Amazônia: Sebastião Salgado’s Photo Essay Nine Years in the Making

A conversation with Brazilian photographer Sebastião Salgado about his epic photo essay on the Amazônia nine years in the making.

Photography is another thing. Photography is the memory of the society that we’re part of. And the bigger problem with the smartphone is that it goes to your archive that you never use anymore. Sometimes you lose everything, sometimes, you drop into the cloud and don’t use it anymore. Photography is tangible. You touch it, have it in your hands, see it repeatedly, and I can do nothing from the smartphone.

Interview: Ed Kashi – “Abandoned Moments” — Analog Forever Magazine

You must believe in yourself, believe in this work and be ready and willing to work harder than you’ve ever worked. You must be able to withstand a seemingly inhumane amount of disappointment and rejection, learn to navigate the unseemly politics and favoritism that is rife in most creative fields, and basically be incredibly resilient. And you must bring your ideas to the table. You must be insatiably curious, sensitive, aware of your surroundings, learn the customs and mores of the places you work, want to engage with people, dedicate yourself to issues, know how to write and express yourself, be gracious, humble, and bring an open heart and mind

A Conversation with Rob Hornstra

Ordinarily, I would have simply introduced my conversation with Rob Hornstra with his history as a photographer, most notably his work with writer Arnold van Bruggen in the Caucasus: The Sochi Project. That work entailed a large number of highly successful self-published photobooks, all of them crowdfunded at a time when such an approach was only beginning to become more widely used. It ended up getting the pair being banned from Russia. There now is a new project, The Europeans, which follows similar ideas in a different setting.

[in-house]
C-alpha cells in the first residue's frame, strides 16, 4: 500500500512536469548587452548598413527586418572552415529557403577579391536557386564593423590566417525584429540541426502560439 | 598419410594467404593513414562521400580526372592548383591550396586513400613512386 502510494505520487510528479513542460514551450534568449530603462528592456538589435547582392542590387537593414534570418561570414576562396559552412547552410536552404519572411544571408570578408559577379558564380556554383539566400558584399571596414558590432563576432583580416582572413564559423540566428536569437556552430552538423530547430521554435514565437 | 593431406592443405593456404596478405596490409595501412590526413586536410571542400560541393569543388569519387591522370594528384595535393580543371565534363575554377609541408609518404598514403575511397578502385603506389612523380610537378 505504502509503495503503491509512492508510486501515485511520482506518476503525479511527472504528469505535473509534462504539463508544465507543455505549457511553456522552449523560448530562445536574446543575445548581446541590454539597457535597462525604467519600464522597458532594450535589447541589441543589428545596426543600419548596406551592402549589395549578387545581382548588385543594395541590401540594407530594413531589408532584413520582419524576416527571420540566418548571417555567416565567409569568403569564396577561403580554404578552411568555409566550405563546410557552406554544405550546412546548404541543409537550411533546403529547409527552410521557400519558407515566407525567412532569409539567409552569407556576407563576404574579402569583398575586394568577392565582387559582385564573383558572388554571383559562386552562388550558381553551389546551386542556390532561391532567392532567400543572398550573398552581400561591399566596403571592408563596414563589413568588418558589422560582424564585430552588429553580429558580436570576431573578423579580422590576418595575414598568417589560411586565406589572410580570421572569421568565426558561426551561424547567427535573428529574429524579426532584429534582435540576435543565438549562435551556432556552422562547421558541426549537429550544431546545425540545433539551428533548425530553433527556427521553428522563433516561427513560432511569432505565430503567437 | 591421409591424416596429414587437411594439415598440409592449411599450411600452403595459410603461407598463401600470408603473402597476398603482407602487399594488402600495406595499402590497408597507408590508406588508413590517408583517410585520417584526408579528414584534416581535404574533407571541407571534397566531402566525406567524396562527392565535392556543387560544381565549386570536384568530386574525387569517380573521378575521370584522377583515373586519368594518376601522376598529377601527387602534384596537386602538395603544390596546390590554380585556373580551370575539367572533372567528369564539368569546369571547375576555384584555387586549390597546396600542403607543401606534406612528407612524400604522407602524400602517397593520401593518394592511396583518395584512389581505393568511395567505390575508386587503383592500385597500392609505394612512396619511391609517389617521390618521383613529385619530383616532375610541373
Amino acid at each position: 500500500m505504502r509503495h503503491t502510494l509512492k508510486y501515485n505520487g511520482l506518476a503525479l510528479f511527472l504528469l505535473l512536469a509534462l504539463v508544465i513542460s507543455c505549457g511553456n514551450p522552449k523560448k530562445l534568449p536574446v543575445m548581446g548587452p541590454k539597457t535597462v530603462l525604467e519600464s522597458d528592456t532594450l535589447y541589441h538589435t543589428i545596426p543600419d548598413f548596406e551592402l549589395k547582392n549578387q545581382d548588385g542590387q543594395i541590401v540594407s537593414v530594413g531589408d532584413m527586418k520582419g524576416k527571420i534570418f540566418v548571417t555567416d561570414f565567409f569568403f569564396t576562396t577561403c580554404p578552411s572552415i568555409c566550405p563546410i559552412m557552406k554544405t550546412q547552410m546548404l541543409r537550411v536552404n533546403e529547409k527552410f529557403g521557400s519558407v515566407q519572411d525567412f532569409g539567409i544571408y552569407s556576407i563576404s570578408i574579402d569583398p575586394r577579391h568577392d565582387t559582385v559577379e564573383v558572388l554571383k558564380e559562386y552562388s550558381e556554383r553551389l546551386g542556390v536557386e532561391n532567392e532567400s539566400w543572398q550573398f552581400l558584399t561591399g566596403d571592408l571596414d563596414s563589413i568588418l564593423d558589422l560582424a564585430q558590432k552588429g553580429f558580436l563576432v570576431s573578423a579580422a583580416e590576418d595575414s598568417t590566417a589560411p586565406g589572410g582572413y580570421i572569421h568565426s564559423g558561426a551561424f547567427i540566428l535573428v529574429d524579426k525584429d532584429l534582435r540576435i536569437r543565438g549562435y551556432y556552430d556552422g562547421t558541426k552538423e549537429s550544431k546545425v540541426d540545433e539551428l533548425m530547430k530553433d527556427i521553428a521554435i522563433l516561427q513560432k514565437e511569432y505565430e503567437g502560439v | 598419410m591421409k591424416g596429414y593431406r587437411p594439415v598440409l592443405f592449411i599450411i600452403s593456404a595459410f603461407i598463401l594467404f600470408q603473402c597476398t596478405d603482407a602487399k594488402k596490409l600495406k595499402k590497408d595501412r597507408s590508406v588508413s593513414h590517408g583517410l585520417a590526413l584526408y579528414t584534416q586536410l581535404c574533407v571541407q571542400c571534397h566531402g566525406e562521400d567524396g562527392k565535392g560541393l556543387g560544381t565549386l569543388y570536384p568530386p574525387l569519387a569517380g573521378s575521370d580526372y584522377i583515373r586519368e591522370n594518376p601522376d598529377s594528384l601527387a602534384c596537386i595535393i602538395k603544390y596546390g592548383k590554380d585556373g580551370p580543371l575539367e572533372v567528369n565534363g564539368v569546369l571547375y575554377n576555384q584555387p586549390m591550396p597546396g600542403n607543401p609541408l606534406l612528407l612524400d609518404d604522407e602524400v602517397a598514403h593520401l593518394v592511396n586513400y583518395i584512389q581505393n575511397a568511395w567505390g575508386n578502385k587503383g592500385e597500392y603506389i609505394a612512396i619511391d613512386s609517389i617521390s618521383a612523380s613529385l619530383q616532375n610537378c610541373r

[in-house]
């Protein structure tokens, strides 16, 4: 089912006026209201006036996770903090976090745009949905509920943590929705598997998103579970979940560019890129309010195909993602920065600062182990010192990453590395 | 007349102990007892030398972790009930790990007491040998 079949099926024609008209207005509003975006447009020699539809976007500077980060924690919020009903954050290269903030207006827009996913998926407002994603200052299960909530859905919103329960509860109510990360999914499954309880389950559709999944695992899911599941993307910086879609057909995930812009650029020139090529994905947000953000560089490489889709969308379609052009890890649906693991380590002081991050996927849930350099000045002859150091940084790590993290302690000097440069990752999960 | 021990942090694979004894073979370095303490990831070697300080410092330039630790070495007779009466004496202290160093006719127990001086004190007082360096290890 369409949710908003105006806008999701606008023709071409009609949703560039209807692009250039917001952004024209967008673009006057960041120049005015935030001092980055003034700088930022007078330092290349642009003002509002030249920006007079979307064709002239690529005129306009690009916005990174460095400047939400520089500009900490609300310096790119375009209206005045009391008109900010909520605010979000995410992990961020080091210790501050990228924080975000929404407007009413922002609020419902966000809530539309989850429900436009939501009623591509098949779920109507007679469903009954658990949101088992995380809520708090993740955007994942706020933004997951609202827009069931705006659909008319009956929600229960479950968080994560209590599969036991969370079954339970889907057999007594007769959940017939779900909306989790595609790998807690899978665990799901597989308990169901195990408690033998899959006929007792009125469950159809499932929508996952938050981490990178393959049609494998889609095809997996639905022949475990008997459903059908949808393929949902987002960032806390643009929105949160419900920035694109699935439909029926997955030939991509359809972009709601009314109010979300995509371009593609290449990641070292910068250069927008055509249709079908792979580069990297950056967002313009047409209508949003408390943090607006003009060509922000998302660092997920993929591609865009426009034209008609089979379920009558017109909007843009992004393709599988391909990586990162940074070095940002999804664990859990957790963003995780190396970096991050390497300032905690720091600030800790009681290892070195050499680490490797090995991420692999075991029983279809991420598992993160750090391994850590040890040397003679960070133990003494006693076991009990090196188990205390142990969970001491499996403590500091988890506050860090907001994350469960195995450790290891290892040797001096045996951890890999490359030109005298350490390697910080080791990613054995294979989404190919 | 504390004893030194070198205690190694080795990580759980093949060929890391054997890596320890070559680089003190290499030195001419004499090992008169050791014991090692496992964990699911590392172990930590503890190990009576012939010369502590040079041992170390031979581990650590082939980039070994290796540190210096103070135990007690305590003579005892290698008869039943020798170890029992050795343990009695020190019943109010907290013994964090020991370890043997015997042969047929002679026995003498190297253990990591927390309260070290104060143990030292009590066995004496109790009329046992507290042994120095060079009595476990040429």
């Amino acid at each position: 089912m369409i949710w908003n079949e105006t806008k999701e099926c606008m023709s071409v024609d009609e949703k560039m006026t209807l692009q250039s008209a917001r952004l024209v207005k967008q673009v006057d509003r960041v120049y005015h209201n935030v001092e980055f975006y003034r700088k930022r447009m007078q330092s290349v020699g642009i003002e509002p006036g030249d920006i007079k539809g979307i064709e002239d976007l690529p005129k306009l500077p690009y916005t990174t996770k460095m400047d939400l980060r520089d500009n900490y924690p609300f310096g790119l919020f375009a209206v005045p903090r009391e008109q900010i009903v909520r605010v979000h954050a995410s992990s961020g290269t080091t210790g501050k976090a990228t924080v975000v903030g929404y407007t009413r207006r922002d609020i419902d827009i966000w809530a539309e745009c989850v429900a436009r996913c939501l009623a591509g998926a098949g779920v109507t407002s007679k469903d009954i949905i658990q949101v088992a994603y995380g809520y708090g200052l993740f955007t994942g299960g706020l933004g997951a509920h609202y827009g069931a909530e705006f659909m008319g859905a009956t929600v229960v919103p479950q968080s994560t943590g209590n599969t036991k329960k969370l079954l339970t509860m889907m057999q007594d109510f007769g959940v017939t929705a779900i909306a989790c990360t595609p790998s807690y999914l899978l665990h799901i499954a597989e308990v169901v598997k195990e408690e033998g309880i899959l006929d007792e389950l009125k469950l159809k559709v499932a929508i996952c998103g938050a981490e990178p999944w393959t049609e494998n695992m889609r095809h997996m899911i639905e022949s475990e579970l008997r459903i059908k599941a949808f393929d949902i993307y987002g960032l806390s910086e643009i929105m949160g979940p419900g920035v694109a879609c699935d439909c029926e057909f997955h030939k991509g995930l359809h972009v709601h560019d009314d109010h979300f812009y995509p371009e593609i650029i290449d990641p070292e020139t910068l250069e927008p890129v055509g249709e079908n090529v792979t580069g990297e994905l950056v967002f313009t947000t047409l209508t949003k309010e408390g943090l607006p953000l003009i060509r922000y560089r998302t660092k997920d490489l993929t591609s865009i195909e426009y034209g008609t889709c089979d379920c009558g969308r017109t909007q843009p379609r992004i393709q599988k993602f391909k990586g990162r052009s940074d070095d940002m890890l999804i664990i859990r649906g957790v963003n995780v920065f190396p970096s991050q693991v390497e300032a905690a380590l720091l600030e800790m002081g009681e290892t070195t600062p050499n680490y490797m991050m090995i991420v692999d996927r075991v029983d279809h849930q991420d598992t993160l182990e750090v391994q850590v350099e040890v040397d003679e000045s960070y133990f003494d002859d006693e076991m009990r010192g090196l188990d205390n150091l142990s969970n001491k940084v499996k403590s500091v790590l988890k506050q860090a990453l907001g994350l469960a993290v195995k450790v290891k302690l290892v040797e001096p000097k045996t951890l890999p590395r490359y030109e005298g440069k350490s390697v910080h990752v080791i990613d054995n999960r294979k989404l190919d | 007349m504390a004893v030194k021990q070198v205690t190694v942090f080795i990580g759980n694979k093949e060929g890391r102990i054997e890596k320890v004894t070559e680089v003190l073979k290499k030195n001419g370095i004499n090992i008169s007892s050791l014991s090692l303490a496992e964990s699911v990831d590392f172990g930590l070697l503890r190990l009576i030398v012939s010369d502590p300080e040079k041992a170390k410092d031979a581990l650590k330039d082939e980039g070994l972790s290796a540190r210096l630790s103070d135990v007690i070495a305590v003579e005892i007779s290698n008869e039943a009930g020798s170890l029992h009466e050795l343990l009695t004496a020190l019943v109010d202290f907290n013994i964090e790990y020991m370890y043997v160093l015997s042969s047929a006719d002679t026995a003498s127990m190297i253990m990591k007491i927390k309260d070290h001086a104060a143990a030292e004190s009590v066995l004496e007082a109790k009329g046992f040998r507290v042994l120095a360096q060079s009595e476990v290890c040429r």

Joe McNally Dishes "The Real Deal" - PhotoShelter Blog

Nearly twenty years ago, I came across Joe McNally’s photo of a Northrop Grumman X-47A Pegasus that he took for a National Geographic story entitled “The Future of Flying Faster Farther Smarter.” The piece was notable for being the magazine’s first to fea

“The Real Deal: Field Notes from the Life of a Working Photographer” (Rocky Nook) is part memoir, part business advice, and part technical notes. If you’ve ever contemplated a life in photography – especially as a freelancer – this is a must read (and the photos aren’t so bad either!). Joe’s writing is crisp and entertaining, and it’s a surprisingly quick read even at 378 pages.

50 Questions with Photographer Alec Soth

A Pound of Pictures is a window into both our world and Soth’s process itself. In every photograph, there is what we see and what lies beneath. Much the same way, Soth answers our 50 questions with consideration, sincerity and just the right amount of playfulness.

Ralph Gibson: "I am an insider, not an observer"

On November 4, 2021, as part of Leica‘s celebration of photography, American photographer Ralph Gibson received the Leica Hall of Fame Award 2021 for Lifetime Achievement. He is also being honored with a retrospective exhibition, on view through the end o

Here, Ralph Gibson shares his vision on photography and the epoch we live in.

How to Start a Photo Magazine in a Pandemic - PhotoShelter Blog